Overall, you can see this is designed for organizational use rather than anything personal or home-based. In that context of course, if a high value process is being automated the value of this to the organization could be many multiples of the cost - so comparing unattended RPA in Power Automate Desktop with non-enterprise solutions doesn't really make sense. And of course, my scenario of using this business technology to automate my wi-fi settings at home doesn't really make sense either - I created my solution on trial licensing, but if I needed to license this for the long-term the costs (even at $15 per month, which is all I'd need) would be a factor. None of this takes away from the power of the technology however - in a business context Power Automate Desktop is extremely powerful.

And when the trial licensing expires on my solution, I'll just click a single button each day and it will still be less work than going to my ISP portal and entering/removing URLs!

A final challenge for RPA - Captcha prompts

One final topic to address is how to use RPA to automate around visual Captcha challenges like these: 

Of course, the whole point of this kind of check is to ensure there's a human making the request rather than an automated bot - but this is to foil a malicious bot of some kind, rather than our wholesome, legitimate and approved automation. The image above shows the Captcha challenge presented when logging into my ISP's portal.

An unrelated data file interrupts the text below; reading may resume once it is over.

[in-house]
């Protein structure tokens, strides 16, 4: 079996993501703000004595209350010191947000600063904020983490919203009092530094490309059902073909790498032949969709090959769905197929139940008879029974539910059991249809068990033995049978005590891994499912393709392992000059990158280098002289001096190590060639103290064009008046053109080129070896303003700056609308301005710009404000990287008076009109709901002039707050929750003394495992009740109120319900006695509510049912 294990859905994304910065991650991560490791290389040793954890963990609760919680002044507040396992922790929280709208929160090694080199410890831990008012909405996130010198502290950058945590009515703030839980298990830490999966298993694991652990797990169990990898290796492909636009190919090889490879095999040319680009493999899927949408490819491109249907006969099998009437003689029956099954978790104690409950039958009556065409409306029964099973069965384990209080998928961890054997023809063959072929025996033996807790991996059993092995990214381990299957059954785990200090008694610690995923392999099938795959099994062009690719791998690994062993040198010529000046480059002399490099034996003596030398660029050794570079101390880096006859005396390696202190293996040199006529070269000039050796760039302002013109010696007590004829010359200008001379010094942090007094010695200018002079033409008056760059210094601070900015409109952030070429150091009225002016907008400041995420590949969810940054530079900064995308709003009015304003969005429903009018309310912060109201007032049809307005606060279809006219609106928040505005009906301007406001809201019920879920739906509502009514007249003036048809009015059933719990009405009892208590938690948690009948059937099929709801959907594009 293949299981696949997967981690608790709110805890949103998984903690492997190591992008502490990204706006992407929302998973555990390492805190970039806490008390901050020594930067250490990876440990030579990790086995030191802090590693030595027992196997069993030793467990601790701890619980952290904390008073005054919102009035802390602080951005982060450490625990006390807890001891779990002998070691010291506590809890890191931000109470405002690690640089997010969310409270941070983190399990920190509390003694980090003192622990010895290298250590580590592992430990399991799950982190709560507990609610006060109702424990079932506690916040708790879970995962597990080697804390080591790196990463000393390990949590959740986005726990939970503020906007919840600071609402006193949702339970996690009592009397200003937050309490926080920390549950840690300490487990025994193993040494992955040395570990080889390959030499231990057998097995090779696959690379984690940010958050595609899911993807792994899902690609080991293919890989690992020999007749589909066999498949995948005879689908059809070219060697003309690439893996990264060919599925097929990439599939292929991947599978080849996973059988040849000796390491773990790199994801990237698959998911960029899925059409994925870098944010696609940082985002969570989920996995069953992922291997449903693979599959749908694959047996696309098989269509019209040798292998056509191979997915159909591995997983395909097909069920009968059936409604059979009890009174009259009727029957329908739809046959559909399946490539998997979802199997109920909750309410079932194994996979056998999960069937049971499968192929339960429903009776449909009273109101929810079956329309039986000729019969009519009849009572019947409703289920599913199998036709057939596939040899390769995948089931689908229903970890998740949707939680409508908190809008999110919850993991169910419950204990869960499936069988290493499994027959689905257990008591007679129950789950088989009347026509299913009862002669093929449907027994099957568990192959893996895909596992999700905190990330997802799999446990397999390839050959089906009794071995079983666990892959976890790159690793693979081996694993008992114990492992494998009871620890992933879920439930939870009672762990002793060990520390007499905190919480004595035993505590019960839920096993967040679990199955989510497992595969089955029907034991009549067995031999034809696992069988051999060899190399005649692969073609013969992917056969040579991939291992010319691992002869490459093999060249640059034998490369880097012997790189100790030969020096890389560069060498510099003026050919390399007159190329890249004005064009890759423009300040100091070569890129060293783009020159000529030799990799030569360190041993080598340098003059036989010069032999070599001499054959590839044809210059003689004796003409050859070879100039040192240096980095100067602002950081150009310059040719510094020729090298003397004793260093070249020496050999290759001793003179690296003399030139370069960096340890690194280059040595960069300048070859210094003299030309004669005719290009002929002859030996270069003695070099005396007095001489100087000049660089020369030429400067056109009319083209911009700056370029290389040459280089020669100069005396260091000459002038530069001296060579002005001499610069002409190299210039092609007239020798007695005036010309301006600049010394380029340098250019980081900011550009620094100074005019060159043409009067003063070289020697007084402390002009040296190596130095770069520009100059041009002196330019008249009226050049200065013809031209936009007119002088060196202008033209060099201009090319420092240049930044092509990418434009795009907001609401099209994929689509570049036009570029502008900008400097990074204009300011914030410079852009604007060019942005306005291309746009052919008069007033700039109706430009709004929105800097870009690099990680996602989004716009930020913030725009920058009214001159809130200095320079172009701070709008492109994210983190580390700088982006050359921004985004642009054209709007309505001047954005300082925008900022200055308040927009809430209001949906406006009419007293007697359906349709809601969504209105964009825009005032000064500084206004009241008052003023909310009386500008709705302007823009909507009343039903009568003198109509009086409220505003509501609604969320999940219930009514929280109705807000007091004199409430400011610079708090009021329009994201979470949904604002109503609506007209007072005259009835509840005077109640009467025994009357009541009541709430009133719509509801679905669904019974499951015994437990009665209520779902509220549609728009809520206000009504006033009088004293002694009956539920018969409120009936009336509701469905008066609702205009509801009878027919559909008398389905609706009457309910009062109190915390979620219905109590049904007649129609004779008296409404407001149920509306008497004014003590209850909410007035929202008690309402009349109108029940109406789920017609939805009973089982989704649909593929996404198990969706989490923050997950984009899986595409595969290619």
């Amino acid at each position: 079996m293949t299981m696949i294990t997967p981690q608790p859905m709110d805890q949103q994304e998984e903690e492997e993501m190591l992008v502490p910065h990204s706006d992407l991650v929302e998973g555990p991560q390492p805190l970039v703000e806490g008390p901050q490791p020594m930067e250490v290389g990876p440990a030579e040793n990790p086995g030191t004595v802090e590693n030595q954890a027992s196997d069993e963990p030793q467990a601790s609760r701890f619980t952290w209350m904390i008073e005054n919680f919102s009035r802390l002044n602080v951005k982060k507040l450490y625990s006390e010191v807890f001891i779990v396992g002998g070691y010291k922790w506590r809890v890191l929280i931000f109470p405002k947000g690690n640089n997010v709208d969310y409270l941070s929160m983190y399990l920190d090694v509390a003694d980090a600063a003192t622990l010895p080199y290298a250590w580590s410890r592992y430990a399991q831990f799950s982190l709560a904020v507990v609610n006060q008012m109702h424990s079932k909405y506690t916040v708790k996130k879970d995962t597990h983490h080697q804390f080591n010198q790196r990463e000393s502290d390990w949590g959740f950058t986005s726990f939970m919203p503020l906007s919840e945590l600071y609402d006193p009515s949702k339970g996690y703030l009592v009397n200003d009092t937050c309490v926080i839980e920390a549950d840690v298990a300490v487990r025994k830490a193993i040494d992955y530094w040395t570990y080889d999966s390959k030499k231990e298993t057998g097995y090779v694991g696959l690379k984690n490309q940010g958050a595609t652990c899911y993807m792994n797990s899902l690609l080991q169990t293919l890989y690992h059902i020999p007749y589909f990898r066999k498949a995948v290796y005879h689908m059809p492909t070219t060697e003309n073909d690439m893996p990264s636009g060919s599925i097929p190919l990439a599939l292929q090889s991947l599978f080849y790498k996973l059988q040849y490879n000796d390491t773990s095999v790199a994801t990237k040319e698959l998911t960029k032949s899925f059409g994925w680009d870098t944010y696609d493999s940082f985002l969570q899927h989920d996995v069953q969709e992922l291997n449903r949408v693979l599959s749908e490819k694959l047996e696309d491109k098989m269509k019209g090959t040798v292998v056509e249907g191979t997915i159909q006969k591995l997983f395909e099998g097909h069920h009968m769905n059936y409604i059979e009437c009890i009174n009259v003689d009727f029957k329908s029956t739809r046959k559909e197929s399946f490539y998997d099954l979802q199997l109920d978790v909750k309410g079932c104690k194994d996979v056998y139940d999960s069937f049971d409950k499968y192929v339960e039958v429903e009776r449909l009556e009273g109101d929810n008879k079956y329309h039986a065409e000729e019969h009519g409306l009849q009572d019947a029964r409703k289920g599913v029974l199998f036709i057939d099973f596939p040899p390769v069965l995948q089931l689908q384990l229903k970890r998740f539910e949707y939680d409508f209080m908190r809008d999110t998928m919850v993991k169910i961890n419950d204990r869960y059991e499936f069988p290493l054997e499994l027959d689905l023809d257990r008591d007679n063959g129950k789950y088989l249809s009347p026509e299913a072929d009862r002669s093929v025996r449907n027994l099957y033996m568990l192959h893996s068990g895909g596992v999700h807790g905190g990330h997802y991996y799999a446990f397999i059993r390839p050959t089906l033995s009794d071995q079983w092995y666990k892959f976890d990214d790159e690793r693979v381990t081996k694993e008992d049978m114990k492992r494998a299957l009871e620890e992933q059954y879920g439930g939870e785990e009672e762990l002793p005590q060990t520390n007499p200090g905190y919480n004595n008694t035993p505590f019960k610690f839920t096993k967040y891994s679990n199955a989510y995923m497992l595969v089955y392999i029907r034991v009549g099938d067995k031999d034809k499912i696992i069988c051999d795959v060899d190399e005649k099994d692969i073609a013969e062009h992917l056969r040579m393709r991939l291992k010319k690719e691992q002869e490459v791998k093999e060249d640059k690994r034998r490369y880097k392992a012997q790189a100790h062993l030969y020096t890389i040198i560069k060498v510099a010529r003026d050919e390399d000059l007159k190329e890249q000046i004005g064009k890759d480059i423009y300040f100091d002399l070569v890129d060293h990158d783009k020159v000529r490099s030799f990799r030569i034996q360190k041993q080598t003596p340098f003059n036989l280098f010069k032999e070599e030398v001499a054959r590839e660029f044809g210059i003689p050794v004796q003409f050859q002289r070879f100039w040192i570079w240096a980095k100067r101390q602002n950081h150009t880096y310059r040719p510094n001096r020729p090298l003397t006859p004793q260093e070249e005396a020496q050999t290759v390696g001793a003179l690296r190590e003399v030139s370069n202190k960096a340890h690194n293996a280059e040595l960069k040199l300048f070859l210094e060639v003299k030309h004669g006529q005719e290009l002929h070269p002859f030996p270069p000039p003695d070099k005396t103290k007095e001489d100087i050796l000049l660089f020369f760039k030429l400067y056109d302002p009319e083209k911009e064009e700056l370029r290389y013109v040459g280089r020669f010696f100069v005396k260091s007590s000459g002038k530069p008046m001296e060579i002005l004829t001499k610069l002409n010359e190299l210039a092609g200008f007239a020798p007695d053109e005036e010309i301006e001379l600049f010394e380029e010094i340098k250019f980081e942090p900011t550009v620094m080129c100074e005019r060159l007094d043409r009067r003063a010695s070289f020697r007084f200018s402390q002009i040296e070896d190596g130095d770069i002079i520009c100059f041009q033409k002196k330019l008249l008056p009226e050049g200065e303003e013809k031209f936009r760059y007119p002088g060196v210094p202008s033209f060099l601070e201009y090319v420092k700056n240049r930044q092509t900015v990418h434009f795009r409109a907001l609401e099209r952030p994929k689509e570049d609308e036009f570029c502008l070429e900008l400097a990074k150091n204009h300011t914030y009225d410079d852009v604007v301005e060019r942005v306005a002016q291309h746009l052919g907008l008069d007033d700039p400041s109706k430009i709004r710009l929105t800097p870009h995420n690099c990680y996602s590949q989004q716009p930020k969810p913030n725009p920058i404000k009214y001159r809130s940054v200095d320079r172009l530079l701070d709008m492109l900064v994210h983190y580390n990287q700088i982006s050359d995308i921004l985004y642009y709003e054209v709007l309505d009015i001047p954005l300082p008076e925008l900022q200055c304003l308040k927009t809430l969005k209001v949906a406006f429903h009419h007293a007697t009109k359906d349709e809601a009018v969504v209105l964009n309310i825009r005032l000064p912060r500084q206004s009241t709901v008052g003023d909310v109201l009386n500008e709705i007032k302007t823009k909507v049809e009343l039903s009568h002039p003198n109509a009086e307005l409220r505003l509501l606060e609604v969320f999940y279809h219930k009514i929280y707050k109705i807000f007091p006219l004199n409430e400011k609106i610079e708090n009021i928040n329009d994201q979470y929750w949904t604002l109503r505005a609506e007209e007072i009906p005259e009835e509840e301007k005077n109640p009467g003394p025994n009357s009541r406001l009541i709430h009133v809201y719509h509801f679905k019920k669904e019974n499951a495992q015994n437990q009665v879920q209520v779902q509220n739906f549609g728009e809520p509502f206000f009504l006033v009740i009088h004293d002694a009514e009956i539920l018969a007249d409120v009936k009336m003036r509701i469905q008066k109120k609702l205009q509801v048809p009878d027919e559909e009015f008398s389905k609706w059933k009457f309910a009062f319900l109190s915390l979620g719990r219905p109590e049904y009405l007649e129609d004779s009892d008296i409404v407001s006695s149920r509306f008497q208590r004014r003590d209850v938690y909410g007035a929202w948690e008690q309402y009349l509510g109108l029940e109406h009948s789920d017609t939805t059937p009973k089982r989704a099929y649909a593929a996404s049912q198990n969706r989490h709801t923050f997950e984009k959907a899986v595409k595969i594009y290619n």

I suspect it may be possible to use a combination of DOM scraping and image recognition (e.g. Azure Cognitive Services Vision API) to get past something like this - however, reliability could be an issue since these images are small and frankly difficult enough for humans. So, my solution is far less exotic unfortunately:

  • Create a dedicated browser profile and pre-authenticate to the ISP site
  • Ensure the RPA process always uses this browser profile:
  • Enjoy the fact that persistent cookies last a long time with my ISP

So perhaps working around the Captcha problem more than solving it, but since I only need to take action every few weeks when the cookies expire that's good enough in this case. Clearly this could be a challenge for some automation scenarios which target public SaaS services in the enterprise, but wouldn't be common with other targets such as legacy non-cloud applications.


Over these posts we've seen how effective Power Automate Desktop can be in "automating what cannot be automated". We've discussed the basic "Power Automate Desktop only" approach vs. bringing a desktop flow into a cloud flows to facilitate scheduling or integration with other cloud processes - the latter method requires pay-for licensing in the form of a Power Automate per-user or per-flow license, and unattended processing comes with an extra cost but does enable automation at scale. 

As we noted that the technology is pitched at business automation rather than personal automation. The potential is clear, and it's great to see Microsoft have a strong easy-to-use offering in this space.

Wednesday, 9 June 2021

Using RPA to control my ISP settings for kids gaming - Power Automate Desktop for web automation - part 1

Like many families, we have annoying kids who would spend all their time gaming or on screens given half the chance. So, our tyrannical regime approach essentially grants them a certain amount of time per week, with controls put in place through our ISP which allows me to block or allow individual websites. Unfortunately with my ISP (Virgin Media here in the UK) there's no scheduling capability for this, only for parental controls overall - which means I have to manually go the portal and tap in the sinful URLs many times per week, and then unblock later on. A recurring conversation in our house goes something like this: